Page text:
Of indifferent lay-ups and personal responsibility

By David WilliamsBy David Williams

I was standing on the basketball court talking to my son. On this occasion, we did not have the gym to ourselves as we sometimes do. Instead, I was trying to teach another lesson about life.

In mid-sentence, my son turned and took a lazy layup. I called out to him with a little more force and a bit more bass then normal.

“Son don’t ever turn your back to me while I am talking to you,” I said as he walks back toward me. “If I had done something like that while my dad was talking to me, I would be part of this gym floor.”

My son has told me many times that he is glad I am not my father, but sometimes I wonder whether or not this kinder and gentler form of fathering is really working.

My son now stands in front of me as straight as a soldier. His posture is an over-correction to his earlier actions, but I let it slide.

My son’s face is frozen. Although I cannot put my fingers on it, there is something going on there behind those eyes. Is it contempt, complacency, or compliance?

Although I am not quite sure which of the above reasons is the cause of my son’s petulance, I do know that I don’t like his attitude. I tell him as much, and for the second time in a short while, I am having flashbacks of what my dad would do. 

My son’s countenance changes but now his feet are moving. It is as if his tennis shoes are too small and constant movement dulls the pain.

“What are you doing? Why are you moving your feet like that?”

He shakes his head and starts to speak, but the words escape him.

I close the short distance between us and again I ask him to speak.

“Men speak, son,” I said. “All of this isn’t necessary. Say what you mean, mean what you say, and don’t say it mean. So speak.”

I did not expect what happened next. My son started to cry.

“I don’t have any time to do anything,” he said. “All I do is work. I work three jobs.”

I would like to tell you that at this point things got all warm and fuzzy, but they did not. My son likes to eat and his car likes gas.   I believe if a man doesn’t work, he shouldn’t eat. I also believe, as Abraham Lincoln stated, “No man should do permanently for another man what he could and should do for himself.”

My son’s door to childhood is closing fast. He knows this. He’s had a glimpse of the adult world and doesn’t like it. The money tree in our backyard is dying, and he never saw it coming.

“Son, I work,” I explained. “Men are supposed to work. This matter was settled when Adam and Eve were kicked out of the garden. Now, if you don’t have time to do things for yourself, you have a time management problem, not a work problem. You should have funds in your entertainment budget to go out with friends or catch a movie.”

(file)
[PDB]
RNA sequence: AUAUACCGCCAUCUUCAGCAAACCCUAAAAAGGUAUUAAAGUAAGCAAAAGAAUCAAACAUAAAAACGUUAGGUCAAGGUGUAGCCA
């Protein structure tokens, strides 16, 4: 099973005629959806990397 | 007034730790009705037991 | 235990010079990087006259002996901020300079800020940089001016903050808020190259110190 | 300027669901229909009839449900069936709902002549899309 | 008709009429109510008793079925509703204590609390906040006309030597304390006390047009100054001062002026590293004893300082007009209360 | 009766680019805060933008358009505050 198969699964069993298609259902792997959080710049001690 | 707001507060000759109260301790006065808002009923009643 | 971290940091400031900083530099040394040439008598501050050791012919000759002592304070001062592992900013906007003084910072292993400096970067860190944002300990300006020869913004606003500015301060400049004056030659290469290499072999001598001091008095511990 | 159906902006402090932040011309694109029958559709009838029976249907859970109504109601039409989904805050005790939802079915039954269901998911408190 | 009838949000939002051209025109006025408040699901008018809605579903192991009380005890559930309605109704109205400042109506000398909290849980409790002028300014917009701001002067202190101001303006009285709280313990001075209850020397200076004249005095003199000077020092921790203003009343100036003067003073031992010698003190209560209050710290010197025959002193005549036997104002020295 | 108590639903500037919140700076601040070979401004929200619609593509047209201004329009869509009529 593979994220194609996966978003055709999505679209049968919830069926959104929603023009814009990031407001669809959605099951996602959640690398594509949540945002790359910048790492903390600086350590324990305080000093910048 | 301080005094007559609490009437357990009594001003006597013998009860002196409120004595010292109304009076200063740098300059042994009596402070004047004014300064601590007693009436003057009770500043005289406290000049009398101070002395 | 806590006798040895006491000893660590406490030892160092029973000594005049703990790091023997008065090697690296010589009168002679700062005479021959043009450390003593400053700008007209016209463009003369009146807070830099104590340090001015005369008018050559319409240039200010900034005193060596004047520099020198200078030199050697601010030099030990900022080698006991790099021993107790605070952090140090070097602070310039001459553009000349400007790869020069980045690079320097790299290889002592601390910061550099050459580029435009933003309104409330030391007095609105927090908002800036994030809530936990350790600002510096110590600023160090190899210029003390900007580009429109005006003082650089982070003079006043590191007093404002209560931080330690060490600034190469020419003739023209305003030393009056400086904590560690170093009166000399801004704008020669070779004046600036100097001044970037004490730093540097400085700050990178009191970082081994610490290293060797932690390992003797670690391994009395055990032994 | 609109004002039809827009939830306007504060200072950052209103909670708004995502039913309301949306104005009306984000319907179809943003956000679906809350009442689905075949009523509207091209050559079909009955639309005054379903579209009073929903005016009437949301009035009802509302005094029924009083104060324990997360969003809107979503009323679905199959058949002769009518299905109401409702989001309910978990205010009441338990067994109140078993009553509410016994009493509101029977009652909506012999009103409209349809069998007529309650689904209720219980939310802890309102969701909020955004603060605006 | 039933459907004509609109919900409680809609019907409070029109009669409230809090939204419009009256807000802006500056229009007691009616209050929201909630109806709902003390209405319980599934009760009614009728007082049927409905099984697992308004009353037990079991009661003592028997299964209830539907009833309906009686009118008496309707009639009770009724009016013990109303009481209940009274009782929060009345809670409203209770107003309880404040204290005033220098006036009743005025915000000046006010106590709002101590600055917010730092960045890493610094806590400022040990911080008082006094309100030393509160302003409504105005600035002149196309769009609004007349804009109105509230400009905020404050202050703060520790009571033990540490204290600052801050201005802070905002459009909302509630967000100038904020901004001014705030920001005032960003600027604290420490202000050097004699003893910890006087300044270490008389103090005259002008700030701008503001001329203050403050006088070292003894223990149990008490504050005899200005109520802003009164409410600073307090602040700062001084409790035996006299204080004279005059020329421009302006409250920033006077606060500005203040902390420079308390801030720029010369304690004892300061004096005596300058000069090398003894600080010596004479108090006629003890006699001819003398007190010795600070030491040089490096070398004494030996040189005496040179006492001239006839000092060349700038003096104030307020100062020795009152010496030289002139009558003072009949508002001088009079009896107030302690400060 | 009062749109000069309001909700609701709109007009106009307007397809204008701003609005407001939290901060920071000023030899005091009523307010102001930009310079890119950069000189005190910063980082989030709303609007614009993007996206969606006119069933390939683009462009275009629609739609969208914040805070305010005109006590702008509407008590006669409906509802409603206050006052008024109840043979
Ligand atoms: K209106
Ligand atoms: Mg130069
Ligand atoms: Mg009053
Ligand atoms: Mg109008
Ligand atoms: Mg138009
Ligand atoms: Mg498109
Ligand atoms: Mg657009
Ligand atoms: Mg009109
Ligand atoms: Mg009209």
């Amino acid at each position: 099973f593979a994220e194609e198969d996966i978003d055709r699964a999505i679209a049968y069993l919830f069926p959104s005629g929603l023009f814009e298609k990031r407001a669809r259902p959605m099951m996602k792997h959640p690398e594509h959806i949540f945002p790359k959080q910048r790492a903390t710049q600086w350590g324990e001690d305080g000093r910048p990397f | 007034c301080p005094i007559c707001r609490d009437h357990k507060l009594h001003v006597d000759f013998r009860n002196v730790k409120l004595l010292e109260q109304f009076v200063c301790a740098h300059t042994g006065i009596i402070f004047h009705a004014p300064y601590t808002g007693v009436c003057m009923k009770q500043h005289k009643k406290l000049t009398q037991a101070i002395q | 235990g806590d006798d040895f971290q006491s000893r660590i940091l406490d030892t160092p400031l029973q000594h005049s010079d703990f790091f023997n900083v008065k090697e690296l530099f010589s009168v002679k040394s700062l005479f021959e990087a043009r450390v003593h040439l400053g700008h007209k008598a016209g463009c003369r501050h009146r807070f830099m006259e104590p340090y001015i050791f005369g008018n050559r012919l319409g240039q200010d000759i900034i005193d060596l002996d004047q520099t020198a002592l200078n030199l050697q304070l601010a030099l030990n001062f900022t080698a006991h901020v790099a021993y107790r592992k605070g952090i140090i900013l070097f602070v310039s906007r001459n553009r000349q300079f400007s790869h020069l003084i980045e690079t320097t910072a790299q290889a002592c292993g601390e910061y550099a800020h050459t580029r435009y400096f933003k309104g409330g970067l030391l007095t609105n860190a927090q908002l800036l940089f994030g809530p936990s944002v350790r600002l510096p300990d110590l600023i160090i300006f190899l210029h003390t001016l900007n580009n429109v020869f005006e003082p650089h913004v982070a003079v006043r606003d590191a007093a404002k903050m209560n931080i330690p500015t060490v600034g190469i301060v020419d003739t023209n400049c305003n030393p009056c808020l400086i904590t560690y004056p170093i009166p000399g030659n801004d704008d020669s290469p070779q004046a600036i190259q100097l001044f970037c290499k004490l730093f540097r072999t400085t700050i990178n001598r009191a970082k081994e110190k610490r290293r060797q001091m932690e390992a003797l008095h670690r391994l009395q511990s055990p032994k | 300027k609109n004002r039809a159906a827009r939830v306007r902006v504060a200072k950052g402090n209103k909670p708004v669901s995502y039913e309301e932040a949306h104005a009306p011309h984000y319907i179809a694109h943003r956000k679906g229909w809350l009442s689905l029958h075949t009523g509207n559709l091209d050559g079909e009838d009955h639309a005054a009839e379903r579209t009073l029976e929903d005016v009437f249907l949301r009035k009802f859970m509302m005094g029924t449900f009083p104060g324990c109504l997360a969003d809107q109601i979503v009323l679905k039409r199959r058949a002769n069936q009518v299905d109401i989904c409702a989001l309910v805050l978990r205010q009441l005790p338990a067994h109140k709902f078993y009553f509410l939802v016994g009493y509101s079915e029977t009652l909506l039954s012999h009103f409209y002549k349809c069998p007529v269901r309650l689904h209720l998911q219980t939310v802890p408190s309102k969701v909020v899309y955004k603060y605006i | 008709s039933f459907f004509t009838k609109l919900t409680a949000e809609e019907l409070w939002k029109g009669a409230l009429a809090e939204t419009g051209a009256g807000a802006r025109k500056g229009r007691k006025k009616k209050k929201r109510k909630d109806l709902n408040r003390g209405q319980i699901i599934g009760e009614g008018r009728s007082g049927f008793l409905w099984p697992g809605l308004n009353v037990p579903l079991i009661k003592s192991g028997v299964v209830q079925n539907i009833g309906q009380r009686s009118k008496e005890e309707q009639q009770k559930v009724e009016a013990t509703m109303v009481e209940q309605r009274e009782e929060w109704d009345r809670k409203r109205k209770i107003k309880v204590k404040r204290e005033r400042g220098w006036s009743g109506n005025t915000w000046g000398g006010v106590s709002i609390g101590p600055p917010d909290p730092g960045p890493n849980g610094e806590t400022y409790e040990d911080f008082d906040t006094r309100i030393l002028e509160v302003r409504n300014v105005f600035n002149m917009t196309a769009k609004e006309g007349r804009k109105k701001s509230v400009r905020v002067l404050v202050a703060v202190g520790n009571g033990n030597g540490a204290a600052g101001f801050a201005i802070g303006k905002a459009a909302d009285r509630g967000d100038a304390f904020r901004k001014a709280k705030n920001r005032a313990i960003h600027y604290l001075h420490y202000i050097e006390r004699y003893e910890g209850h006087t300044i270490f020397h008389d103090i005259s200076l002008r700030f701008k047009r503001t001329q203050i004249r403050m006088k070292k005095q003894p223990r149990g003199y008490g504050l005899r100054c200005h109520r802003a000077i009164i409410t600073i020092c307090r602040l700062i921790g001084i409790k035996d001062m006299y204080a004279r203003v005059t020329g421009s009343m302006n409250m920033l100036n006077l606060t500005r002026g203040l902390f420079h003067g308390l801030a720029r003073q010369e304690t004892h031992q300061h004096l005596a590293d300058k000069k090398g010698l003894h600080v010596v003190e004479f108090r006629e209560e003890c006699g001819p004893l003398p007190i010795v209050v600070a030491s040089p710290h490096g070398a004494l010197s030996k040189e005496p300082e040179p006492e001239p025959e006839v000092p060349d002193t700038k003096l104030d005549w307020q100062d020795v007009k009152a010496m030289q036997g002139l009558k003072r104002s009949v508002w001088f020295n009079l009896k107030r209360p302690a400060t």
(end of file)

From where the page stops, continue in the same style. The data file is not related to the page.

I say all of this while we are standing in a gym. He isn’t working at the moment but I don’t point that out.

“I don’t have any friends, you won’t let me hang out with them,” he replied.

“Your friends don’t work and they make poor decisions, so you cannot hang out with them,” I told him. The Bible says, ‘It is better to encounter a bear robbed of her cubs then to be in the company of a foolish person.’ As long as your friends aren’t working or doing things that aren’t constructive, they aren’t welcome in our home or around you. That really isn’t a call I should have to make. You should care enough about your own hopes and dreams to make that call.”

An errant ball bounces very close to us. My son swats it away as if the ball has done something to him.

“Listen, I know it seems tough, but for the next several years you are going to have to balance and juggle work, studies, and sports,” I said. “Those things will seem constant, but you must endure. I am preparing you for that now. The reason I make you work for someone and also work for yourself is because I want you to be able to compare and contrast the two. You will be a better man as a result of working like this.”

We exit the gym together. I have to go, and my son doesn’t want to practice shooting anymore. He takes a seat in the lobby, I suppose to think things through. Either way, I am not overly concerned. How can I be? What options do I have? What options does my son have? God made him male, and as his dad, I must help him become a man.

I left him in the gym lobby, a man alone with his thoughts.

 
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